So whose big idea was it to make the steering lock part of the ignition? Is it a good design? And just how big of a deterrent are they to thieves?
Unlike optional disc locks that can be purchased separately, there needs to be one stock lock per bike manufactured.
Having an entirely separate assembly line to produce one lock for every single bike means higher production costs.
And who’s going to pay for that? That’s right. It would end up being the consumer. A brand new bike is pricey enough as it is.
So the second most affordable strategy is to make the steering lock, or fork lock, a built-in part of the motorcycle.
The second expense eliminated by the one-piece approach is a legal one. If the steering wheel lock was sold separately, an uninformed consumer could do something that severely damages the bike. And you know what that means.
“Your janky lock destroyed my bike!” And another cool million leaves the company, and there’s only one way to make that back: raise prices.
Why Does The Steering Wheel Lock? And How
Steering locks take some serious machining, welding, and tedious assembly.
This video shows us that the steering lock is a very small metal pin that retracts into the barrel that takes the key.
The same barrel also turns the electric ignition component.
It’s worth pointing out at this point that breaking the fork lock also means breaking the ignition.
The exact way to engage the locks has some variation from one model to another.
A Yamaha bike calls for turning the handlebars as far as they will go to the left. Then you put the keys in the ignition and turn them all the way to the LOCK indicator.
Test the handlebars to be sure that the lock is engaged. If they don’t move, then you’re good to go.
Thieves Aren't The Only Hazard
Since they’re a standard feature, your decision to ride a motorcycle should include considering the hazards associated with the steering lock.
One hazard is financial.
Motorcycle forums are clogged with posts by bike owners that cannot get their forks to unlock.
They are not an easy fix, as most DIY Youtubers show that replacing the lock calls for a drill. Replacing the lock also means replacing the ignition.
Neither is it uncommon for the lock to engage while the bike is being driven.
Check out this post in a Harley Davidson Forum. The driver is lucky to be alive, and the manufacturer agreed to replace all the faulty components.
But things could have turned out much worse if anything had been different.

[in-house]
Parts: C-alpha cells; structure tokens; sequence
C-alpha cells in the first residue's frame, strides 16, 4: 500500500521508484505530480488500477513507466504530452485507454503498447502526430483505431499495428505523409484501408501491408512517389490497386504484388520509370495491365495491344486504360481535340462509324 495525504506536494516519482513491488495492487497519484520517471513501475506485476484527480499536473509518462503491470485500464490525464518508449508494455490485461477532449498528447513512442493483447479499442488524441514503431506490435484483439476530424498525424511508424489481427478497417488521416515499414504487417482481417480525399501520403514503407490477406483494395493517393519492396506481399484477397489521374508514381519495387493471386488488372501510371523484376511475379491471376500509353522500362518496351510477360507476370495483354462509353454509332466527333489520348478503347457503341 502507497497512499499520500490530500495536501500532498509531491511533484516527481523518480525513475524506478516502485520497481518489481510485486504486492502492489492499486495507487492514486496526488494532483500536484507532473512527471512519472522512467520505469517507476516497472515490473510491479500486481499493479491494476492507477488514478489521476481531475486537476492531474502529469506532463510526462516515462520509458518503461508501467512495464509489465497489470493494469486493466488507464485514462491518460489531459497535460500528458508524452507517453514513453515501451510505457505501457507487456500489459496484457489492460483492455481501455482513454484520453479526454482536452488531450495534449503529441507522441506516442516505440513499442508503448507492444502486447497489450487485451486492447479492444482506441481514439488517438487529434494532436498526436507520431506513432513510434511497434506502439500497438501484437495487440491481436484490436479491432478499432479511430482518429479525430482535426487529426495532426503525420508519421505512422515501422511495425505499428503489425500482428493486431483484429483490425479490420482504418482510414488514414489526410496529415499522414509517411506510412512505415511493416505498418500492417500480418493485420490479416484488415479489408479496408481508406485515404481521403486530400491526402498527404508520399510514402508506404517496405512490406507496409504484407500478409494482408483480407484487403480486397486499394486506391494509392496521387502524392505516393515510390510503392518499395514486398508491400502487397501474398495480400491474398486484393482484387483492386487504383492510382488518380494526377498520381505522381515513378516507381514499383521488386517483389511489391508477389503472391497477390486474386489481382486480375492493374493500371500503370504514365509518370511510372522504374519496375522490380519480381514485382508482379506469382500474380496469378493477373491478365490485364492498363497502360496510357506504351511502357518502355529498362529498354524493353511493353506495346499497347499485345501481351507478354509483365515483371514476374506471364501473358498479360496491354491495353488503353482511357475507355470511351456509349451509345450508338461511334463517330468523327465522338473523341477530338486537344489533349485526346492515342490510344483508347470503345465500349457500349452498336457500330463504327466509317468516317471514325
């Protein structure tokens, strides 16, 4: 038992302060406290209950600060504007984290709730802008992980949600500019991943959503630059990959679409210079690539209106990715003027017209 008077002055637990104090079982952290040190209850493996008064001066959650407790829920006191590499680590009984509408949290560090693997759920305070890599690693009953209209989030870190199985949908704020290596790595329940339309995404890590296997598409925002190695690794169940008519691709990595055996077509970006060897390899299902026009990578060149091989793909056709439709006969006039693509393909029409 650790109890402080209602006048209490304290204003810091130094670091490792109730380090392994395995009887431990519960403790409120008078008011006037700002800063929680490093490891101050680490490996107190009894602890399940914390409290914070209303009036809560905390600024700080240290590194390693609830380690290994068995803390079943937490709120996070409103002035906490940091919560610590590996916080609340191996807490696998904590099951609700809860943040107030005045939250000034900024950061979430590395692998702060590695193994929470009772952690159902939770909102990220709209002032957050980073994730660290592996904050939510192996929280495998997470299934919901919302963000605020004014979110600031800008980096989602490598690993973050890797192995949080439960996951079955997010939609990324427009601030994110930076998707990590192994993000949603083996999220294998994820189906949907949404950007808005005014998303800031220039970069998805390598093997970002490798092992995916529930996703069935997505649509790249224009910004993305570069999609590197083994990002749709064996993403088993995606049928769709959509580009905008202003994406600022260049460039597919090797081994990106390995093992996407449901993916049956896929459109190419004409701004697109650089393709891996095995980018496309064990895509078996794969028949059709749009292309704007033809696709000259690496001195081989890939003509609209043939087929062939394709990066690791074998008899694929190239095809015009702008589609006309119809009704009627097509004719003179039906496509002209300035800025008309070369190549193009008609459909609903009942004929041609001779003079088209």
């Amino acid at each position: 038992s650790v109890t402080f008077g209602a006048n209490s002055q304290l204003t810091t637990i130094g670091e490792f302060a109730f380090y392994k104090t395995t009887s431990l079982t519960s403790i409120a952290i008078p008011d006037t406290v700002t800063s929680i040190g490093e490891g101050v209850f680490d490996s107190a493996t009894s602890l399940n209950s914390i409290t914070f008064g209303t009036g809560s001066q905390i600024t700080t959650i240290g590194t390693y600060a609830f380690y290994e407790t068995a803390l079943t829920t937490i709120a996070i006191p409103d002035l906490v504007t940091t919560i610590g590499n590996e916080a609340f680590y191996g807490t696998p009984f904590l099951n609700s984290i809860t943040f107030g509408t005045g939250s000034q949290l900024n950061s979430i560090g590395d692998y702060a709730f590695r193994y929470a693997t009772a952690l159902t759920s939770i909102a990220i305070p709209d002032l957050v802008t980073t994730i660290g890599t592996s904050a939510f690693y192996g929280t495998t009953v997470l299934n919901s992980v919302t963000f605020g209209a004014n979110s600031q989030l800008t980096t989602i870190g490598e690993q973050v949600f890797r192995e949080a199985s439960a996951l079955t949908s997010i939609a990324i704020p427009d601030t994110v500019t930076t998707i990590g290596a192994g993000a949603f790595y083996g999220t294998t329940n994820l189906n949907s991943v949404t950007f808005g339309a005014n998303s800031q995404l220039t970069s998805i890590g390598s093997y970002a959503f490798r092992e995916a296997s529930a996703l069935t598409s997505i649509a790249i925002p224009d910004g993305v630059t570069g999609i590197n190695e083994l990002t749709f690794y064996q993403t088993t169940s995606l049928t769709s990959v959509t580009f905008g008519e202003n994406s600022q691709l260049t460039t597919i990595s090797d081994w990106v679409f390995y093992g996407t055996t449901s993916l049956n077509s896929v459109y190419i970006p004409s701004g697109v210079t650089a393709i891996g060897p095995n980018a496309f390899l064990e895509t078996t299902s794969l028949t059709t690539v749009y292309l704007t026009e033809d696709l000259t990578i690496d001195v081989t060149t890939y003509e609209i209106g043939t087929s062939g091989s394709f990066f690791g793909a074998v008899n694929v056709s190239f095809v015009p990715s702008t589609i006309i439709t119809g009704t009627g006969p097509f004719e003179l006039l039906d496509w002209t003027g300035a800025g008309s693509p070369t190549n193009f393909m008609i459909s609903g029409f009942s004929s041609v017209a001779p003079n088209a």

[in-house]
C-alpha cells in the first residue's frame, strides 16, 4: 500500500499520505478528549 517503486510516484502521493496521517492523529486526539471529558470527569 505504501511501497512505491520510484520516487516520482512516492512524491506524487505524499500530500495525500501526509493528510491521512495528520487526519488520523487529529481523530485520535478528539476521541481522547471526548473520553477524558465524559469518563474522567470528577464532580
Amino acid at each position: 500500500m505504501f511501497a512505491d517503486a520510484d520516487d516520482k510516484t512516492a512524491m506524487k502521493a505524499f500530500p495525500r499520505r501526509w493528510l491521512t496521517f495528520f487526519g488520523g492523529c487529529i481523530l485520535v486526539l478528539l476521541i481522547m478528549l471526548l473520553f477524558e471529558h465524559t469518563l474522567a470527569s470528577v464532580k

What is the Purpose of Steering Lock?
There’s the answer we want to hear, and then there’s the truth.
We’d like to think that when we park our bike to go have a few with the crew, thieves throw themselves at our bike and bounce off of the lock.
Which is the case with petty joyriders and common schmucks.
But motorcycle theft is a booming business, and it doesn’t always call for a ready-to-ride bike. There’s always a need for spare parts.
A fork-locked motorcycle can be lifted into a truck in seconds.
Your measly steering lock isn’t going to wall out a determined thief.
But it might slow them down. Indeed, many a bike owner has marveled at how easy it is to break the steering lock on a motorcycle.
The pin of the lock can be snapped with a few solid kicks. No tools required.
Stolen Harleys are ending up as far away as The Dominican Republic. Lifting motorcycles is a lucrative business, and the “suppliers” are trained professionals.
A fork lock just slows them down.
So Why Not Make a Stronger Steering Lock?
It would seem that the industry should loosen its pockets and just make the steering lock stronger.
How hard can it be?
The weak point isn’t the steering lock.
The threshold of damage tolerated by the lock is the same as the steering system. In other words, what breaks the lock breaks the bike.
The harsh reality is that any lock for a motorcycle only complicates theft rather than eliminating it.
A determined thief will get your bike.
The one, sure, guaranteed way to keep a motorcycle from being stolen is to padlock it to an unmovable object with an atomic titanium padlock and the anchor chain from the Queen Mary.